Ensign Nyota Uhura (Celia Rose Gooding) gets her turn at the center of the plot as her mental plasticity plays a role in communicating with aliens being killed by a Federation deuterium mine the Enterprise is sent to repair. This episode also offers plenty of the Kirk bros problem-solving in space.
Episode 7 offers the first landmark of season 2 (yes, there are two landmarks). In “Those Old Scientists,” USS Cerritos ensigns Brad Boimler (Jack Quaid) and Beckett Mariner (Tawny Newsome) step through a portal that lands them at the feet of members of an Enterprise away mission. The Lower Decks cross-over is clever, makes sense in a Star Trekky way, and demonstrates that funny voice actors can be funny even in corporal form. Director Jonathan Frakes lets the Enterprise crew and the production crew have all the right kinds of fun.
Star Trek Strange New Worlds Season 2 Episode 8 returns to the Klingon war with a Klingon Warrior not seen since Star Trek V—and I could have done without him or this episode. Episodes that actually go to strange new worlds play better for me than those that rehash old incidents, even if they do provide deeper character insights, which “Under the Cloak of War” surely does, revealing that Dr. M’Benga (Babs Olusanmokun) isn’t a doctor who always believes in doing no harm.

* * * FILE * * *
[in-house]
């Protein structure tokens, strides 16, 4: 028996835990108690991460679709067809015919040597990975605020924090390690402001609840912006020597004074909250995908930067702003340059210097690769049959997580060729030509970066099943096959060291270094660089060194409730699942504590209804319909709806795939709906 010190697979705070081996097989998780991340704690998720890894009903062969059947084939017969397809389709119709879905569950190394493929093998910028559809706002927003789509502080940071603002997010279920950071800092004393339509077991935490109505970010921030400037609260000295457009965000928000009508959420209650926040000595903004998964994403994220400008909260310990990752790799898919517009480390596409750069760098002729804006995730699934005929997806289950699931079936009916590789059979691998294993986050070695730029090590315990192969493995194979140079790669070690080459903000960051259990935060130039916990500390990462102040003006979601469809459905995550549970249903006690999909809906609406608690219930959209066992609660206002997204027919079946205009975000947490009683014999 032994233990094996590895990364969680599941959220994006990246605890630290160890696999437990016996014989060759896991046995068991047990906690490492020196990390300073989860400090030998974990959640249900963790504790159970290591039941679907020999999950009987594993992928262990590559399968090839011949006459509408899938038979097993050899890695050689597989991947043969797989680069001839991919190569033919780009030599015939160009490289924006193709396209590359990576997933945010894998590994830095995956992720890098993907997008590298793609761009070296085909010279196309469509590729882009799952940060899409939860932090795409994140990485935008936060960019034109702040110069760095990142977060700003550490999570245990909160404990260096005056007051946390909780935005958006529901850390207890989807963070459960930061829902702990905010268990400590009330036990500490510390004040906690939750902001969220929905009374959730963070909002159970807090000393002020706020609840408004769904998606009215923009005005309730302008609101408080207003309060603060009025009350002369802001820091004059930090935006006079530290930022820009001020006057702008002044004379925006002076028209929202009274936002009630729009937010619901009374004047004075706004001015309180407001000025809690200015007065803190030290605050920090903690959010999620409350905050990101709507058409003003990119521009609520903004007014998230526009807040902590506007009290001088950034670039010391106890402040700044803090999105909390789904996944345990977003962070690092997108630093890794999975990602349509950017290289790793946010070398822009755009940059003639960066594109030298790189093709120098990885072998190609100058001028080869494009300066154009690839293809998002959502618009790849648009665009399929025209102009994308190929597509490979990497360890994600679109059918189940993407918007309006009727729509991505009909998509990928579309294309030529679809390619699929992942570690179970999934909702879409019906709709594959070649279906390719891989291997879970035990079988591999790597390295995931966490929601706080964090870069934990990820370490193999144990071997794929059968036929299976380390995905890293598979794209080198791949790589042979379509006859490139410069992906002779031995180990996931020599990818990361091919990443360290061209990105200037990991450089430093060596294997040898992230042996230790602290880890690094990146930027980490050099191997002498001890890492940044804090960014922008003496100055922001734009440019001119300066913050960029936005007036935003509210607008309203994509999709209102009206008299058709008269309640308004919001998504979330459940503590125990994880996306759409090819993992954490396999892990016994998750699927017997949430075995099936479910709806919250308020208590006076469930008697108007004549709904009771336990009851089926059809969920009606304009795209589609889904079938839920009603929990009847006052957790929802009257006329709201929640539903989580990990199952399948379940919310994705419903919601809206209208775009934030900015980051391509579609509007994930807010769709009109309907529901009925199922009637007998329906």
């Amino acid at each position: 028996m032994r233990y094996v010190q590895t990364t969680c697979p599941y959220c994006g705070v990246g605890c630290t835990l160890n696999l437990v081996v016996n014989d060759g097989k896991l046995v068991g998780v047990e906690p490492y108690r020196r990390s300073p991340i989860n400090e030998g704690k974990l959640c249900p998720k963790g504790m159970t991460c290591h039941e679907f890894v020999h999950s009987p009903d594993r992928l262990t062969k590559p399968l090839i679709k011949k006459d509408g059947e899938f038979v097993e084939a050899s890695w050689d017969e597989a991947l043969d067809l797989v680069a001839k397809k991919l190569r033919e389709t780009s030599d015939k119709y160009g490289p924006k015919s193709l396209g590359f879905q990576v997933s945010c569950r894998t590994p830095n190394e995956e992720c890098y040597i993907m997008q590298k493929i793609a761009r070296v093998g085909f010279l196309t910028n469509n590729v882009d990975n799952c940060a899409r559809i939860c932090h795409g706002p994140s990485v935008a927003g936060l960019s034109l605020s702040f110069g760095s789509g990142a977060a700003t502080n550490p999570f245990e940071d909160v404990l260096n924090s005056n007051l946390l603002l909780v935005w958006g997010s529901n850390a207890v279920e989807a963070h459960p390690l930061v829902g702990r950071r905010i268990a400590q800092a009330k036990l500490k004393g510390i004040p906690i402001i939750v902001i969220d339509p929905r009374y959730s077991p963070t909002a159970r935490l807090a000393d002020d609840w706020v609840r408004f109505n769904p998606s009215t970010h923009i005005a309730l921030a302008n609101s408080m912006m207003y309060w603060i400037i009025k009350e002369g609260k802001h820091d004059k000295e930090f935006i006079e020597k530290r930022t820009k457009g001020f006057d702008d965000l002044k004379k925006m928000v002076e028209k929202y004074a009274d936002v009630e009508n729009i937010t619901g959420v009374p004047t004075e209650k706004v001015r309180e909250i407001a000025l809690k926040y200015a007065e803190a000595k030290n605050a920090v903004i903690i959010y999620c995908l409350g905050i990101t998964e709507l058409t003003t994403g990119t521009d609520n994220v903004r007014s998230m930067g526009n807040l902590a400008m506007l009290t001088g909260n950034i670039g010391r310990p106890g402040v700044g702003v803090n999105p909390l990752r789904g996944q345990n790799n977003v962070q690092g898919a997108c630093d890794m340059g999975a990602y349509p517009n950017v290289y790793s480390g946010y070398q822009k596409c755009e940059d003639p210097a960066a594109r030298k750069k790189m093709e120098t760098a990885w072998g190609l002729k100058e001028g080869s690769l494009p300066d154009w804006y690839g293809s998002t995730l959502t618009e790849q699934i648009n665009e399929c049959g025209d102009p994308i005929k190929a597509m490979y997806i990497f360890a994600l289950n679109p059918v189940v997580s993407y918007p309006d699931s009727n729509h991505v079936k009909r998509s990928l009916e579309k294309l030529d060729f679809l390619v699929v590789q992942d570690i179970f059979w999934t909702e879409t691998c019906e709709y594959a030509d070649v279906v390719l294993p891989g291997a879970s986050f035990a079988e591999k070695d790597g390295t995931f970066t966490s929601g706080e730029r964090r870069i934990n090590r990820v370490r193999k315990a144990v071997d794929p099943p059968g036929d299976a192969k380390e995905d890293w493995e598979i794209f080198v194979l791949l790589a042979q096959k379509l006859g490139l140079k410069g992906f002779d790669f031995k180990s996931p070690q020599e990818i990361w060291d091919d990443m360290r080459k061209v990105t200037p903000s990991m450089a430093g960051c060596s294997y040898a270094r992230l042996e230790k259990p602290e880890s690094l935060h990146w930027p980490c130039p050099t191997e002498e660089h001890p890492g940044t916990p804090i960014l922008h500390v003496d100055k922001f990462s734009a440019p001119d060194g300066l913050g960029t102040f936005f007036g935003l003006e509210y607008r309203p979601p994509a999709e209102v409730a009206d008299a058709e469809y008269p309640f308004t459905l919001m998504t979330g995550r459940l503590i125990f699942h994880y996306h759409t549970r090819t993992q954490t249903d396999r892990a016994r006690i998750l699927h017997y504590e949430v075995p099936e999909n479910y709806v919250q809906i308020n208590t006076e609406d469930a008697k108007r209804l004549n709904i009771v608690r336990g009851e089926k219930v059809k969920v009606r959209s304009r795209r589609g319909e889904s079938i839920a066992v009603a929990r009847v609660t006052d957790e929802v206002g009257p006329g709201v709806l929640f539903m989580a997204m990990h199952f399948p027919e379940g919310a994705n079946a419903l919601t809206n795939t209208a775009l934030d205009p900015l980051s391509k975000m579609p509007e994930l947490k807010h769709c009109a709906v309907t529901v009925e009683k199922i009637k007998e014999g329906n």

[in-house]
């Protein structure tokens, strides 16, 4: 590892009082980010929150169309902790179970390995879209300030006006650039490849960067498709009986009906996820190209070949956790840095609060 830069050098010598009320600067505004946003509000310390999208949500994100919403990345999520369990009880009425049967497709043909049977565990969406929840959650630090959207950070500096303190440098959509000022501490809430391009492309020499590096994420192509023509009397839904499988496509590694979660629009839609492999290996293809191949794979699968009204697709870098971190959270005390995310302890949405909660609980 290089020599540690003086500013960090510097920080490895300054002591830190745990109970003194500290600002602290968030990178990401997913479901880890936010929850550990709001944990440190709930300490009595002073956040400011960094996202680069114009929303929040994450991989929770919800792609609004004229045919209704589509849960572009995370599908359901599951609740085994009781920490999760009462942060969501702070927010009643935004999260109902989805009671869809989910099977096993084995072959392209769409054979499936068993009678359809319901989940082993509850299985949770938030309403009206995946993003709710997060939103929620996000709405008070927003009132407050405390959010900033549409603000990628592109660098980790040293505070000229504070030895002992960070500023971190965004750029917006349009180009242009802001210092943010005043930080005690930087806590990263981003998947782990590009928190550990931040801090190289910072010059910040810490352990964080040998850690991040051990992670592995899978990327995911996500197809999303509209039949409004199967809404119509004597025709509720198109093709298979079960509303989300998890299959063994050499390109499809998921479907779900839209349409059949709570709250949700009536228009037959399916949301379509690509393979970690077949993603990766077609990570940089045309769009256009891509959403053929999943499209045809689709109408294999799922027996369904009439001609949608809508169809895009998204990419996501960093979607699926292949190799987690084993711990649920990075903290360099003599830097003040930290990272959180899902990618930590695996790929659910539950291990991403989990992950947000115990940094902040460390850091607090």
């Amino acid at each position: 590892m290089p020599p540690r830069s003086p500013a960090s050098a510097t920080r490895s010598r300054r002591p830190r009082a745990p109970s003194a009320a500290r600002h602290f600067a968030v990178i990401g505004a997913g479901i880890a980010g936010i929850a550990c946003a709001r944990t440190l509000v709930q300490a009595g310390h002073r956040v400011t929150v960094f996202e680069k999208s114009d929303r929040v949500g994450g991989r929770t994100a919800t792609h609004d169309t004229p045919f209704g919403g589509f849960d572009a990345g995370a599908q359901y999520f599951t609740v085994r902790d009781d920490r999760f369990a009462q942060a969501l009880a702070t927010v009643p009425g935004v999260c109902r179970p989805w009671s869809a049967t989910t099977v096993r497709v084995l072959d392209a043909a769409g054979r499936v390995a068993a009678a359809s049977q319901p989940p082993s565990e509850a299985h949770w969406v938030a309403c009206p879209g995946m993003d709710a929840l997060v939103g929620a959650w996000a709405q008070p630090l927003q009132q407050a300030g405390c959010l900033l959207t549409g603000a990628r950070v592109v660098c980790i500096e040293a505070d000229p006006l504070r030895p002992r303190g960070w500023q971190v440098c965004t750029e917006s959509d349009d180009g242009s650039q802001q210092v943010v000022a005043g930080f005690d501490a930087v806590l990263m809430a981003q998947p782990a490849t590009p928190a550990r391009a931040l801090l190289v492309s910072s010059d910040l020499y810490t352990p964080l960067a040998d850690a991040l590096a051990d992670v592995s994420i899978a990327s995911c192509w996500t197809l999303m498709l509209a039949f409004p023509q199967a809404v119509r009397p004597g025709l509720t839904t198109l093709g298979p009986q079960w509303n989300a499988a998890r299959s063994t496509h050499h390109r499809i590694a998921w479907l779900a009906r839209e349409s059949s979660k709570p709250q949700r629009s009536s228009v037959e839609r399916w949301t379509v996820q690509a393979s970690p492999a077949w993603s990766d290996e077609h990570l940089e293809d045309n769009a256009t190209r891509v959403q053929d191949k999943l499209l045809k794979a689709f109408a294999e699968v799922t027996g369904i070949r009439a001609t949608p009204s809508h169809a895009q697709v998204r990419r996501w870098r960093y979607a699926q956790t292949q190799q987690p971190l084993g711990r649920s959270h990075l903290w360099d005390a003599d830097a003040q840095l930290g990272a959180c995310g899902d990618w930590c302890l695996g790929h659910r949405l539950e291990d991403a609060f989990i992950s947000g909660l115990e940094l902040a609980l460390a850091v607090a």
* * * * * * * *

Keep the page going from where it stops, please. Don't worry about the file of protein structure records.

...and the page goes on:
And then landmark number two, the brilliant and very rewatchable “Subspace Rhapsody,” in which the Enterprise not only breaks out in song, but the song becomes the solution to the very contrived “improbability field,” a term derived more from Alice in Wonderland than from Stephen Hawking. But the crew gets to sing, and even those who can’t sing well are given numbers that play to their strengths rather than their weaknesses. The Klingon rap is killer, and the reveal that Kirk is in a relationship with a pregnant Carol Marcus places this episode clearly in its place in Star Trek canon. There is no little homage paid to Josh Weedon’s “Once More with Feeling” Buffy the Vampire Slayer episode, including a winking reference to bunnies.